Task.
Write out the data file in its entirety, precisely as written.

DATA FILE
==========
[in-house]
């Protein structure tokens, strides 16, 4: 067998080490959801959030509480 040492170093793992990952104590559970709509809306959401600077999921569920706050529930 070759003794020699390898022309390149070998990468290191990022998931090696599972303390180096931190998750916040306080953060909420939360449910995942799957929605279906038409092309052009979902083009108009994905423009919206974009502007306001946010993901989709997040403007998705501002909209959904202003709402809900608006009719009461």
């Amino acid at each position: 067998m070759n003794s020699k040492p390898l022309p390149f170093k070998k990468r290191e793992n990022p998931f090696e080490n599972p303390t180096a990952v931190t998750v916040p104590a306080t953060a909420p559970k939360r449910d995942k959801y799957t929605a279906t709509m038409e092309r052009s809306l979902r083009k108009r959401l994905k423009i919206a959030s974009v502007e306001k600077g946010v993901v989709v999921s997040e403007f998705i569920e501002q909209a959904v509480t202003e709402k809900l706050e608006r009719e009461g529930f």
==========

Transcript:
[in-house]
């Protein structure tokens, strides 16, 4: 067998080490959801959030509480 040492170093793992990952104590559970709509809306959401600077999921569920706050529930 070759003794020699390898022309390149070998990468290191990022998931090696599972303390180096931190998750916040306080953060909420939360449910995942799957929605279906038409092309052009979902083009108009994905423009919206974009502007306001946010993901989709997040403007998705501002909209959904202003709402809900608006009719009461």
């Amino acid at each position: 067998m070759n003794s020699k040492p390898l022309p390149f170093k070998k990468r290191e793992n990022p998931f090696e080490n599972p303390t180096a990952v931190t998750v916040p104590a306080t953060a909420p559970k939360r449910d995942k959801y799957t929605a279906t709509m038409e092309r052009s809306l979902r083009k108009r959401l994905k423009i919206a959030s974009v502007e306001k600077g946010v993901v989709v999921s997040e403007f998705i569920e501002q909209a959904v509480t202003e709402k809900l706050e608006r009719e009461g529930f």